Posted by John Ester on Dec 04, 2018
Sarah Lucas is the Director of Community Development for Networks Northwest.  A graduate of Eastern Michigan University, Sarah is certified by the American Institute of Certified Planners and has been a practicing planner in Northwest Michigan for over 15 years.
Sarah works with local governments and other community stakeholders in the ten-county Northwest Michigan region.  She analyzed the planning problems faced by Benzie County. Tourism-related industries account for 25% of the region's jobs, a figure that is projected to rise.  But there is not enough housing nor enough laborers to meet the demand.  Similarly, the area is under-served medically, but in the absence of suitable housing health care services have trouble recruiting.  Likewise economic development in manufacturing and construction is being held down by the housing shortage.
Thus the common denominator in these areas is a housing shortage.  Sarah analyzed the reasons for the shortage, as well as possible solutions.  We live in a retirement community, and younger workers who left during the 2008-2009 recession have not been replaced. Thus, seniors represent a growing part of our population, and their preference is for single-family housing. To the extent such housing is being converted, it is to seasonal housing.  As was apparent in the Q&A, homeowners in a resort area can make far more renting their homes on a weekly or monthly basis than with other types of investments.  Furthermore, residents in upscale areas frequently oppose low-income housing projects in their neighborhood.  And developers and others at the production end are drawn to the construction of more expensive homes that will yield greater profits.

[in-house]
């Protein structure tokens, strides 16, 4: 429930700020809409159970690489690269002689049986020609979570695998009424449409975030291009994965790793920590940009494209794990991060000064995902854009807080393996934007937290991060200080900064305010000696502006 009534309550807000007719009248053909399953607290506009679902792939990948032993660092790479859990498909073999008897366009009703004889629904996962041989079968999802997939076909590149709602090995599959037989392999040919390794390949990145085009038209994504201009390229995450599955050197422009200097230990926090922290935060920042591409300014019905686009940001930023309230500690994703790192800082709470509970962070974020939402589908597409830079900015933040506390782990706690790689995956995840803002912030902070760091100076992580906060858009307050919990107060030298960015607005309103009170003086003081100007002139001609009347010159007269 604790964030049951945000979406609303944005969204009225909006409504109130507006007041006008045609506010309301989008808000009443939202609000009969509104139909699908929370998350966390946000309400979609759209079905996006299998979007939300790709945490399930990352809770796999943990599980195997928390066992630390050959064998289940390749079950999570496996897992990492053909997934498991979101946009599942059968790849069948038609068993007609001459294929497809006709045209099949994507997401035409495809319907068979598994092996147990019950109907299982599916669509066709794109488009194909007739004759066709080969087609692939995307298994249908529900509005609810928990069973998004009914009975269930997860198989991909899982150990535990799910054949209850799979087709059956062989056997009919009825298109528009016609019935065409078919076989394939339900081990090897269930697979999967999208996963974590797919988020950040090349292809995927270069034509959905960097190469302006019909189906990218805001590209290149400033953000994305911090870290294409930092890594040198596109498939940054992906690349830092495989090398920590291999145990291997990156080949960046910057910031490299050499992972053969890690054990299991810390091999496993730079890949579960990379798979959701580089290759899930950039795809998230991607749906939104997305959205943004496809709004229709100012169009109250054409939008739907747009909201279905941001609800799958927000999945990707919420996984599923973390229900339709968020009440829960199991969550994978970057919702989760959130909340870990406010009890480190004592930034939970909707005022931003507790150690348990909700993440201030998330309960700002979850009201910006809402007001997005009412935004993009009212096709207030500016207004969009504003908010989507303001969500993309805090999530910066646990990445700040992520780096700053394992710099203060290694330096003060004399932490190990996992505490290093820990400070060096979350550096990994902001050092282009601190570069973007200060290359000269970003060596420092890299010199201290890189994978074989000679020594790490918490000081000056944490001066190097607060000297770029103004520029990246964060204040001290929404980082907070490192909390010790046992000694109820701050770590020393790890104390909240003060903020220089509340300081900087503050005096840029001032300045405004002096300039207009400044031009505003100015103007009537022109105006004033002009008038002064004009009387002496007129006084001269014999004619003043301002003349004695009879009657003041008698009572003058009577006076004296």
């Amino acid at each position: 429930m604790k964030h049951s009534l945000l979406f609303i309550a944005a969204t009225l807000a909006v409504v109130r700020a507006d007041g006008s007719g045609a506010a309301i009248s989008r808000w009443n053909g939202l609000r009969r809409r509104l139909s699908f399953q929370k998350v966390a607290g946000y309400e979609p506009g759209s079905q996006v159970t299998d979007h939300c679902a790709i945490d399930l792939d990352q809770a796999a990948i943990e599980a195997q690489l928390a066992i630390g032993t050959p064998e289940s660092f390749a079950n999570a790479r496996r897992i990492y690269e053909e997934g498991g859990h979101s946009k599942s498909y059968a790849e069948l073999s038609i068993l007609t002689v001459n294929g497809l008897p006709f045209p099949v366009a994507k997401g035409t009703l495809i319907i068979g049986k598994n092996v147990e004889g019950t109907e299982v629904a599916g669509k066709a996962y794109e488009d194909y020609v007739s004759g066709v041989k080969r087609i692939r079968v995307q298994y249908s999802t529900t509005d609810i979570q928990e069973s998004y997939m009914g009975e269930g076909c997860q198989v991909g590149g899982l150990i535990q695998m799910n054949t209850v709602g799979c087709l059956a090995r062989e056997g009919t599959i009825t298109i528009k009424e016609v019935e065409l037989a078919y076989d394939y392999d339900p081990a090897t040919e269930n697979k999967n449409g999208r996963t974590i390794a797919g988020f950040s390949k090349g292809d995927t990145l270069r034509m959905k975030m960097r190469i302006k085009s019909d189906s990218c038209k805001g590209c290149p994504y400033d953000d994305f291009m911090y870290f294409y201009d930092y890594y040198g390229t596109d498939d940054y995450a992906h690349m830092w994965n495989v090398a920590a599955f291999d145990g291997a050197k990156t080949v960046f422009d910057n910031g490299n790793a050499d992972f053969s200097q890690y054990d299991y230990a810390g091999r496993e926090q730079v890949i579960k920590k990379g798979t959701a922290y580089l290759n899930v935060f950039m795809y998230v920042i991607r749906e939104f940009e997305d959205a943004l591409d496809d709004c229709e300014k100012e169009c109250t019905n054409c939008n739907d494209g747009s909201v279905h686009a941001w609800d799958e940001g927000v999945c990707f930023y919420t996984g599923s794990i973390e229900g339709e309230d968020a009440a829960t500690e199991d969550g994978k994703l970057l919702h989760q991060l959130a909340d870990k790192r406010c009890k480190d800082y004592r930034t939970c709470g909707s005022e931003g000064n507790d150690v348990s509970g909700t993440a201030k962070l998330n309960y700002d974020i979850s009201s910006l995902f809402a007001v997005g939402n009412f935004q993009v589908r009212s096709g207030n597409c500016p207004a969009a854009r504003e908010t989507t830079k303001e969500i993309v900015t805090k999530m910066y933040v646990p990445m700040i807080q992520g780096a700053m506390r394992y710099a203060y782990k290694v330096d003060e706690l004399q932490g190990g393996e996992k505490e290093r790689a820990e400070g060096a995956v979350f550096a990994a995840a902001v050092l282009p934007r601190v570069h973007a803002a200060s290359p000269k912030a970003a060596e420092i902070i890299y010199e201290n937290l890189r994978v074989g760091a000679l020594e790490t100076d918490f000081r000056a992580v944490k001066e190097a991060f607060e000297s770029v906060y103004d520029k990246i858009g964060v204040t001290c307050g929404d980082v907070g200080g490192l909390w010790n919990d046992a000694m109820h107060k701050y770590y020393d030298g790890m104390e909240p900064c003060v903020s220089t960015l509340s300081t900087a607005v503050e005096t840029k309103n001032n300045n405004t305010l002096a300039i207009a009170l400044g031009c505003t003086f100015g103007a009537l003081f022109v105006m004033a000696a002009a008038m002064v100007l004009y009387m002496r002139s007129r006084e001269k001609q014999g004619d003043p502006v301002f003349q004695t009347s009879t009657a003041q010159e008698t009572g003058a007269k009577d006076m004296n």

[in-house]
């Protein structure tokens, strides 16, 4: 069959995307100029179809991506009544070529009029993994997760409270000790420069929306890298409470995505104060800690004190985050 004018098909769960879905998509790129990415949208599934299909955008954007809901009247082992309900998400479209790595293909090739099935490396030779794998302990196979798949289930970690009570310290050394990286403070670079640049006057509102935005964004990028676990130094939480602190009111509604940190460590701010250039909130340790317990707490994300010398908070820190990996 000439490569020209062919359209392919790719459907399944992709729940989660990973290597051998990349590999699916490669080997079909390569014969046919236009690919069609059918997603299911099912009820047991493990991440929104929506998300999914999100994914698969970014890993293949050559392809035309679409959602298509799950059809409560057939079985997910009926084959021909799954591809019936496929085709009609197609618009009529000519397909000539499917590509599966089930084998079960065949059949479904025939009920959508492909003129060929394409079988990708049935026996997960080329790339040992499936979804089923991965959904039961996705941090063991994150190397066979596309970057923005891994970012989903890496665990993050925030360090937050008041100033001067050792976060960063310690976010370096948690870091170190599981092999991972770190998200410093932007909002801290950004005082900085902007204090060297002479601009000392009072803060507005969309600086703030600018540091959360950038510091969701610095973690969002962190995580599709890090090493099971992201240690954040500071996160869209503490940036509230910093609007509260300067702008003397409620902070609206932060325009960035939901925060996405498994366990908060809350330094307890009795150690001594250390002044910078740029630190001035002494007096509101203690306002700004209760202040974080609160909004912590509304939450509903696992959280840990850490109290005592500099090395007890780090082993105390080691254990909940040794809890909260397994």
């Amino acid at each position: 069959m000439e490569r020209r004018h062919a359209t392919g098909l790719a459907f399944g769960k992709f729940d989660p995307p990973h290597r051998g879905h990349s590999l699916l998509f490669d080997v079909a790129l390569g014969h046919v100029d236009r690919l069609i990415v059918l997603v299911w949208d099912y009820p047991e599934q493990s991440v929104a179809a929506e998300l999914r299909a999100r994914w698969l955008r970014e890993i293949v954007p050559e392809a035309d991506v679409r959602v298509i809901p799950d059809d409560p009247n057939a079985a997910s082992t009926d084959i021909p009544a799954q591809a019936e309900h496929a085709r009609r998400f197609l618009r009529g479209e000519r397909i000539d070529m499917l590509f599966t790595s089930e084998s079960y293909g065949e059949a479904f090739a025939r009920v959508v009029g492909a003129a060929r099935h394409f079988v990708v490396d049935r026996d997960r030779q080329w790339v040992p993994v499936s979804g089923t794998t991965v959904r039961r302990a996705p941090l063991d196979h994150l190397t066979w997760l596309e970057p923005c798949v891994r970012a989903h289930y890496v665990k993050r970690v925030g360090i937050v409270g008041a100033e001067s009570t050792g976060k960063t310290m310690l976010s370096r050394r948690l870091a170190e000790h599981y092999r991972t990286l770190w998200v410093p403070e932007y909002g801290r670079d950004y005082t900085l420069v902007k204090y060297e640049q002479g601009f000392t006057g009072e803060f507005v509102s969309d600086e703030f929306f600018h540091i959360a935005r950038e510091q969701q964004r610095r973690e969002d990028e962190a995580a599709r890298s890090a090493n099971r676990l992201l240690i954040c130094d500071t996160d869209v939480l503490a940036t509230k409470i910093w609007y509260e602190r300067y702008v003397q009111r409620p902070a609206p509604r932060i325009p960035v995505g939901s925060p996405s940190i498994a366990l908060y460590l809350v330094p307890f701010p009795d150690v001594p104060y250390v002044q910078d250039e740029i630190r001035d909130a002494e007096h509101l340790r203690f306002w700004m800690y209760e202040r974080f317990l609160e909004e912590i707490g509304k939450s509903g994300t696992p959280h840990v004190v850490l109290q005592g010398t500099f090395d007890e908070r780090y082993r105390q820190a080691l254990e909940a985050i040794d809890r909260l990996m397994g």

What to do about this?  Sarah says that there are no silver bullets, but she outlined a number of approaches:
  • Rethinking density and finding the"Missing Middle" of small homes, multi-family and accessory dwellings.
  • Incentive grants
  • Local policy--zoning measures and tax increases
  • State policy
  • Education and support
  • Assistance for developers and non-profits
  • Public/private partnerships
  • residential development in commercial districts or historic buildings
With support from Rotary the Northwest Michigan Rural Housing Partnership was recently formed to address these issues.